» 2 years ago, # | ← Rev. 2 →   +28 Let me clarify problem E a bit, for current explanation goes more into details and less into the idea.First, we build final graph of friendships. Then we delete from it all nodes with less than k friends — those buddies weren't going anywhere anyway.The interesting observation is that all the remaining people can go to the trip on the last day. Now we can just play the time backwards. After we removed edge which appeared on day n and also all the nodes with friends number below k, all remaining nodes can go to the trip on (n-1)-th day. Then do the same thing for n-1, n-2, et cetera. Need to print results in reverse order though :)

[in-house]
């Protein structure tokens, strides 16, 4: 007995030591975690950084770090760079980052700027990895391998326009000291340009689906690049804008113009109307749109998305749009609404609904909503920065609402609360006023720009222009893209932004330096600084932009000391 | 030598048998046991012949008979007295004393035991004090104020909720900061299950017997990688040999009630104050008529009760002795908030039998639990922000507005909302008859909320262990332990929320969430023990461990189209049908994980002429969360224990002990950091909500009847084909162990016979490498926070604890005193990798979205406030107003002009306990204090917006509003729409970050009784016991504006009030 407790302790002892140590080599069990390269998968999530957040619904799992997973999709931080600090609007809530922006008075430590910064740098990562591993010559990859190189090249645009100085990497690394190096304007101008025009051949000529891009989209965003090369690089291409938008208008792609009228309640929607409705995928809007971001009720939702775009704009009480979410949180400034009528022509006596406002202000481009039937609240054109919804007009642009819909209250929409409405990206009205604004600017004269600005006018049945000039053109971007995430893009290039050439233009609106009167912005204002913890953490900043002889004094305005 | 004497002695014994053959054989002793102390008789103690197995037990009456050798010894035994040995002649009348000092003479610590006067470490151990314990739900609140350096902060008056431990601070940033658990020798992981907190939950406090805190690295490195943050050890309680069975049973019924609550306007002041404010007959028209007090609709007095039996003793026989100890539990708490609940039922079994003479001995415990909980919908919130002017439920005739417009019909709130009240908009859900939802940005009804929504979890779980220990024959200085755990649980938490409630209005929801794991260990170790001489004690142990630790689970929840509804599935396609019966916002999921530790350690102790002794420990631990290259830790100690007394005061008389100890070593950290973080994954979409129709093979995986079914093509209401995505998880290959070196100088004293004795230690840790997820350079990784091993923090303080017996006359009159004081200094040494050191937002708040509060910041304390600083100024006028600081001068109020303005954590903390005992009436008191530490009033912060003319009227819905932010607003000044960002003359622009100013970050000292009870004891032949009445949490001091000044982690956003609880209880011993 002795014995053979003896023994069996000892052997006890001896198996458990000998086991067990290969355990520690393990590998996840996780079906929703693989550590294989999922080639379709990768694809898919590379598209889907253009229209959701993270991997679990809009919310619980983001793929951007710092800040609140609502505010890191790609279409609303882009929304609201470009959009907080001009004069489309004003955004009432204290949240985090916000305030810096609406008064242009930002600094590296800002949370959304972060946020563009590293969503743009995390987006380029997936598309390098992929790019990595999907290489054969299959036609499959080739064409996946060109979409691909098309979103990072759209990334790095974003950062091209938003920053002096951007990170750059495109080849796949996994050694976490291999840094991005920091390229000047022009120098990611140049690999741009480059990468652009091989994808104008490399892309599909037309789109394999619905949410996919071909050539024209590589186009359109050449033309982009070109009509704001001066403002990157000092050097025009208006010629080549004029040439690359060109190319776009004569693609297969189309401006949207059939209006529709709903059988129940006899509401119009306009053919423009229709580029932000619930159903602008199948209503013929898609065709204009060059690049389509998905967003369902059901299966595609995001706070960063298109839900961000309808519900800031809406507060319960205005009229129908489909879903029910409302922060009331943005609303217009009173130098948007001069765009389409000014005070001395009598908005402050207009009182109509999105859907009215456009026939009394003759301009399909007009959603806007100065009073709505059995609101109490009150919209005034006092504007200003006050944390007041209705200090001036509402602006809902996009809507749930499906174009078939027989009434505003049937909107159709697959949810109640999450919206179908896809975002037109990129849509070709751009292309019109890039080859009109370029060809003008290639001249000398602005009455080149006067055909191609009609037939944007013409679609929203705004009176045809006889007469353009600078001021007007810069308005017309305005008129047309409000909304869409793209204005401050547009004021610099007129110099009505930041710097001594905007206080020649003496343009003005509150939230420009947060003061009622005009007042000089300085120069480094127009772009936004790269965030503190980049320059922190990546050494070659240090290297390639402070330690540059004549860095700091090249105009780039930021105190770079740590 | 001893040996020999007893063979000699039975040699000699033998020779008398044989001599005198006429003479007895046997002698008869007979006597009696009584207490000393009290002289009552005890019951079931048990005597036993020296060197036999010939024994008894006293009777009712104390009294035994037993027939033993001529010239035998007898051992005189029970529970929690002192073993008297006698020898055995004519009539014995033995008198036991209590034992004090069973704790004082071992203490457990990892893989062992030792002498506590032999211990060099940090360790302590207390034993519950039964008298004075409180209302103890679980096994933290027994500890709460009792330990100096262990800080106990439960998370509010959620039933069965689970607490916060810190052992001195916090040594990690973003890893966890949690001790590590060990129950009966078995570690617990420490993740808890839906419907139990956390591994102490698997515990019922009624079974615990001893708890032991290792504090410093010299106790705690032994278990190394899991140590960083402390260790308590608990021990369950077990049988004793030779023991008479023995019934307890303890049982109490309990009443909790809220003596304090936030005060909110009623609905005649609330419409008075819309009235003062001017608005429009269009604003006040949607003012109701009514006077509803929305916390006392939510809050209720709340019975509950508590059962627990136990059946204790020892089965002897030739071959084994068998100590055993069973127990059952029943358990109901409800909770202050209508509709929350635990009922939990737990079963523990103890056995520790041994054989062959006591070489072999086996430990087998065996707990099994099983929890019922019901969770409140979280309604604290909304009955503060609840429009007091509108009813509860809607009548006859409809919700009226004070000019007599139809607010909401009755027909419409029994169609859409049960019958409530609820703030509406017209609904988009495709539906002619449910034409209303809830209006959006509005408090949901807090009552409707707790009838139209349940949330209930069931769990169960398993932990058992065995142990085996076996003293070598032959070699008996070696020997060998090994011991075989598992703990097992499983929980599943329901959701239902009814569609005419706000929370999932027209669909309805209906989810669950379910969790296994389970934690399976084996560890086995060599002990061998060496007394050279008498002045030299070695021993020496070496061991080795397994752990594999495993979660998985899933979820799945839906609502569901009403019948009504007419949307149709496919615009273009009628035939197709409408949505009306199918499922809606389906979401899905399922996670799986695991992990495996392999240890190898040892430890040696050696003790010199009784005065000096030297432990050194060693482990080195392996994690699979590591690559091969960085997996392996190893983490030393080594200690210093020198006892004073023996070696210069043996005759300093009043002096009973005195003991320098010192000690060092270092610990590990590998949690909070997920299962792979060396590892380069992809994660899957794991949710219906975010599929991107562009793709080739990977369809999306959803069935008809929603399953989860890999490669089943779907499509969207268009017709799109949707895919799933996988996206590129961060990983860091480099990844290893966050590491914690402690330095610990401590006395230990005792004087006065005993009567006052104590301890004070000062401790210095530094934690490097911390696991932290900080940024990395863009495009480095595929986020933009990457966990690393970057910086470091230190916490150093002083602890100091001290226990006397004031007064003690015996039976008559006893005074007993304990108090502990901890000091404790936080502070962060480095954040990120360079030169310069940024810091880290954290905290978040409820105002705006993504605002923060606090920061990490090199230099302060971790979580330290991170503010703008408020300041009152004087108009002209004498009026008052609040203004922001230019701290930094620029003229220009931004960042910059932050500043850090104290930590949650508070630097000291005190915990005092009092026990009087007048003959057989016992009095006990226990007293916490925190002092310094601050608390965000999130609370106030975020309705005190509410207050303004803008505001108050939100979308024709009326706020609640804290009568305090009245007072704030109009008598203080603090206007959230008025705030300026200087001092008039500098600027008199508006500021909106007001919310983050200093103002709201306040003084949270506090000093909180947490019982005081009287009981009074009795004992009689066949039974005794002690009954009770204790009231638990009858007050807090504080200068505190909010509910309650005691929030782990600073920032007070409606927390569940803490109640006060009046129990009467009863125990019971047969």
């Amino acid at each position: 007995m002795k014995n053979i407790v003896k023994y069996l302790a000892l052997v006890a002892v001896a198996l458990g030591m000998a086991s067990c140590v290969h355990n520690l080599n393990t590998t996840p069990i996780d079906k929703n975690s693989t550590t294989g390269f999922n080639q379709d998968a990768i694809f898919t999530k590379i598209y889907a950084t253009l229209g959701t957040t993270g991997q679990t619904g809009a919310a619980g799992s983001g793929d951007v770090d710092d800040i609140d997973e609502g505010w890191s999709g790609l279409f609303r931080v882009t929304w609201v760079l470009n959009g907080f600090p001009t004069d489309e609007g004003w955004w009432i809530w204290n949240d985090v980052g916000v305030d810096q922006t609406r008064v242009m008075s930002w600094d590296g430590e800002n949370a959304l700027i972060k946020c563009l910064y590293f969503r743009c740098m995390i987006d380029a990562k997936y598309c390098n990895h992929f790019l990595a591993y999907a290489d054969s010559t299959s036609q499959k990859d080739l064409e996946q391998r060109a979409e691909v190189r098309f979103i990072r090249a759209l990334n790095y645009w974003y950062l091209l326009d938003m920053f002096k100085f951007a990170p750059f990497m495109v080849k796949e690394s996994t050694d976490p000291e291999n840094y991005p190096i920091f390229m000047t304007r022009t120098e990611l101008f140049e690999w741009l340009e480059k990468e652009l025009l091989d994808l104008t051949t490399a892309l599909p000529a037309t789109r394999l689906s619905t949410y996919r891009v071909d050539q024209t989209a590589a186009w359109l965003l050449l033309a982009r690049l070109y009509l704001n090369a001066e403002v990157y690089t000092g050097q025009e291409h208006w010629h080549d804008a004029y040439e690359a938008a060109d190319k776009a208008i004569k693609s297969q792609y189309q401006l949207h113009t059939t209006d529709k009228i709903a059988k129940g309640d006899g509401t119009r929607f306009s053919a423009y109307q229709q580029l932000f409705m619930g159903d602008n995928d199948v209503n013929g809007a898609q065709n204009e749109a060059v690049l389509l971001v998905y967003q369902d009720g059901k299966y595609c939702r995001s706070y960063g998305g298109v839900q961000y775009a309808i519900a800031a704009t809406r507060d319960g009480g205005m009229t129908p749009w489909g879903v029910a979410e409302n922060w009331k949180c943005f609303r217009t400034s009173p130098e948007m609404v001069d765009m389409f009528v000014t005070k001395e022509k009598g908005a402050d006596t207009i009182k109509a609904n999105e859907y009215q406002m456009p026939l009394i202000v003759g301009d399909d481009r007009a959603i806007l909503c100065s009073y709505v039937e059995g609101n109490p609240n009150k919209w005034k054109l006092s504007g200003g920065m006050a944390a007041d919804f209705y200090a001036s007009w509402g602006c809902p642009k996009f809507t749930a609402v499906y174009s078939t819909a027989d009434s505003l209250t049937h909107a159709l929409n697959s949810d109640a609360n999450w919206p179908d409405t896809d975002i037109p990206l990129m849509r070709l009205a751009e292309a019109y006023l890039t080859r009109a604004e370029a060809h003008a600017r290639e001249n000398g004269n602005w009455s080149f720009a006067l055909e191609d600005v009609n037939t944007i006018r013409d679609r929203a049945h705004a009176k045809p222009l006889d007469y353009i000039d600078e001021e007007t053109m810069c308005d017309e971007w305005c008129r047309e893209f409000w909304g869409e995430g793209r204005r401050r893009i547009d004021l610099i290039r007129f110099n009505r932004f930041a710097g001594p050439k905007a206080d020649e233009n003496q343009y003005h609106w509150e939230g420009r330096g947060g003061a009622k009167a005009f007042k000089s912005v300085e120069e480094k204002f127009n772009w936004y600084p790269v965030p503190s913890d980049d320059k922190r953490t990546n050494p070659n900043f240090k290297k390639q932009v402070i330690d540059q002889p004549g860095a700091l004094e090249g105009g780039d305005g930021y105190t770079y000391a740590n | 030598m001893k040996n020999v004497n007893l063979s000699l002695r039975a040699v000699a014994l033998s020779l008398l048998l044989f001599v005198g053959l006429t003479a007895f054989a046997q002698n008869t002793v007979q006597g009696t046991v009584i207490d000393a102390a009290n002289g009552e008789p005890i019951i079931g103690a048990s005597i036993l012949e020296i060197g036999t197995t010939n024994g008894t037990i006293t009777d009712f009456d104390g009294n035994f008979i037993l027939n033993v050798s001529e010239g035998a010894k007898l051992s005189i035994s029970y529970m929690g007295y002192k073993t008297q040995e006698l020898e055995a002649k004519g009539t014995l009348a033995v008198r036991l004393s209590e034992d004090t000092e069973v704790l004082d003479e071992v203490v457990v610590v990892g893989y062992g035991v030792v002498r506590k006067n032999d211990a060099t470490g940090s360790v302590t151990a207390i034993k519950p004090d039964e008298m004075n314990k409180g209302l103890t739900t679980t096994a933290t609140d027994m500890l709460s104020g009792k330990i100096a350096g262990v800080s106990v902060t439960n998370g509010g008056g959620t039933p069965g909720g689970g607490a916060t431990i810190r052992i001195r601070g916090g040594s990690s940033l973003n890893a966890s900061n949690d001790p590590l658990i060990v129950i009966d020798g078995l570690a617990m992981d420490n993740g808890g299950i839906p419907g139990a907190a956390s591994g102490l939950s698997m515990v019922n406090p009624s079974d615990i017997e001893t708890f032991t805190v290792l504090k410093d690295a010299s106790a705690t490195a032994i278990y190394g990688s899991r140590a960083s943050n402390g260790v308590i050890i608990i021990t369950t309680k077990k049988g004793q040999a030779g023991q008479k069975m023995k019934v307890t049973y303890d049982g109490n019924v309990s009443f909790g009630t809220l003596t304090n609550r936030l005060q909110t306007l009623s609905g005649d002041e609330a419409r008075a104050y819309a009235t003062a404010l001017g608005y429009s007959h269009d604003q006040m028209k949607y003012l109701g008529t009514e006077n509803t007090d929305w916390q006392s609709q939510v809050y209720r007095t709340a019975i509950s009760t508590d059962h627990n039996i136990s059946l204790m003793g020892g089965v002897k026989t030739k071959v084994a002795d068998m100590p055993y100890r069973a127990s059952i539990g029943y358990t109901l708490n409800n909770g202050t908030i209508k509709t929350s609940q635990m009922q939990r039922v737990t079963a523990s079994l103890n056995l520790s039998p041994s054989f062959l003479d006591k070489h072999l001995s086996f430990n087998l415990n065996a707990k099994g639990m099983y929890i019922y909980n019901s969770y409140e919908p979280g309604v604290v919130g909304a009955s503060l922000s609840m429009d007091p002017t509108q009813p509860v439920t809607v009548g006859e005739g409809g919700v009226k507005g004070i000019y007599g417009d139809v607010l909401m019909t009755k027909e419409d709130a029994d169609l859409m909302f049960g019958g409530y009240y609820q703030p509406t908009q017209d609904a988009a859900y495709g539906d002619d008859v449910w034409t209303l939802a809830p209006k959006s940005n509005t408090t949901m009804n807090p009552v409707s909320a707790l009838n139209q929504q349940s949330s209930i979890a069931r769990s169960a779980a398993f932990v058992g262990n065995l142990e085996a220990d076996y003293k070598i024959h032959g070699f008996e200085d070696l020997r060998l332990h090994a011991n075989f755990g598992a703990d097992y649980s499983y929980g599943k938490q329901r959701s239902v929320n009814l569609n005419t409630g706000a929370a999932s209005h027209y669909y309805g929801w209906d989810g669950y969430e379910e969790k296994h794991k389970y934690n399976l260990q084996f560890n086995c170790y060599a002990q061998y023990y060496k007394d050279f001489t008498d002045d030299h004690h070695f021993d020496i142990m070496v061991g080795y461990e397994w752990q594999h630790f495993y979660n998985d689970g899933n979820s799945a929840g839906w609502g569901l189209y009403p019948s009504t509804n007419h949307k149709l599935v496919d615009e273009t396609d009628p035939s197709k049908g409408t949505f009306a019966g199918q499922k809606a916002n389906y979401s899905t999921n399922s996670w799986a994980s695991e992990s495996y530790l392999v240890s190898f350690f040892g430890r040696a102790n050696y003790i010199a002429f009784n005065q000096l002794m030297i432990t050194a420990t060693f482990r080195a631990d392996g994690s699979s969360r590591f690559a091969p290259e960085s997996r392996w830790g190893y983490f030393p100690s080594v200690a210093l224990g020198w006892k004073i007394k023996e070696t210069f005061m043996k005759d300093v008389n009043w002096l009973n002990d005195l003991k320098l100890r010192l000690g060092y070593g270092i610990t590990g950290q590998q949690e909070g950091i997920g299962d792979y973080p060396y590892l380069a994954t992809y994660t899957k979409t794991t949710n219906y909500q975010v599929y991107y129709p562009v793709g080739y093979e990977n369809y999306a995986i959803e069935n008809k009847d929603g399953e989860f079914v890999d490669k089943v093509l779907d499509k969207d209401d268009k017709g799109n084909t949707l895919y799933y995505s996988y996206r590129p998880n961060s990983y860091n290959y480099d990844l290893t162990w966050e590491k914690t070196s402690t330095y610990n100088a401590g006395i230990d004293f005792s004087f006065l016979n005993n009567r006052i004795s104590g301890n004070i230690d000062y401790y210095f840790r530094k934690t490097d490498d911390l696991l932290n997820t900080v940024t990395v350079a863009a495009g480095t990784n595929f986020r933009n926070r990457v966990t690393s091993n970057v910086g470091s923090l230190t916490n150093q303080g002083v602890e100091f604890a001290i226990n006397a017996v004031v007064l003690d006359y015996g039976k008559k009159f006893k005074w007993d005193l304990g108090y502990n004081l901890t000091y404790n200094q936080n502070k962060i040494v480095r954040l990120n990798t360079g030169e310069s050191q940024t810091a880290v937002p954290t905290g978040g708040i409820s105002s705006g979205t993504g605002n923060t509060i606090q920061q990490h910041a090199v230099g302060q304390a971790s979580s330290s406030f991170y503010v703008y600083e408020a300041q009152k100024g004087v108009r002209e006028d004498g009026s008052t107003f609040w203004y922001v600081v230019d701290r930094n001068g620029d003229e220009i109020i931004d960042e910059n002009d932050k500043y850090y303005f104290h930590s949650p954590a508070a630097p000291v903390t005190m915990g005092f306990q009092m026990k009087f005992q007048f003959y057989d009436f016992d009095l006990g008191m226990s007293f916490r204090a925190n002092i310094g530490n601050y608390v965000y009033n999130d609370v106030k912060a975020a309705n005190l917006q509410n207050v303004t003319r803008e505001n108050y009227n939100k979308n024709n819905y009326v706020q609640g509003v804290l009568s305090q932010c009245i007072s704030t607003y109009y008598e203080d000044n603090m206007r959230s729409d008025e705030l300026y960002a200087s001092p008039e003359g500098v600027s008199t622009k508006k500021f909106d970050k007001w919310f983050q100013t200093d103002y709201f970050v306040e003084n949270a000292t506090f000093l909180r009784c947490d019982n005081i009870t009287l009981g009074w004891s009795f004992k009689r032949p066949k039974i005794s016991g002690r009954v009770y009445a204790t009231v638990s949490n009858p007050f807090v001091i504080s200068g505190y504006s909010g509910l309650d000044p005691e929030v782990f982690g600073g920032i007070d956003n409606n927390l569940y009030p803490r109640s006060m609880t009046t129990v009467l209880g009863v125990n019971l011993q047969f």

•  » » 2 years ago, # ^ |   0 Thanks for the explaination.
•  » » 2 years ago, # ^ |   0 https://codeforces.com/contest/1037/submission/42430271I am doing different approach can anyone figure out where I am going wrong!!!
•  » » 2 years ago, # ^ |   0 Can you please describe how the third sample test case works??????? I couldn't figure it out.
 » 2 years ago, # |   0 Auto comment: topic has been updated by ezio07 (previous revision, new revision, compare).
 » 2 years ago, # | ← Rev. 2 →   0 solved F with Divide & Conquer 42425616. Actually it's quite similar to the one in the editorial.
 » 2 years ago, # |   0 Why the code of E is so long......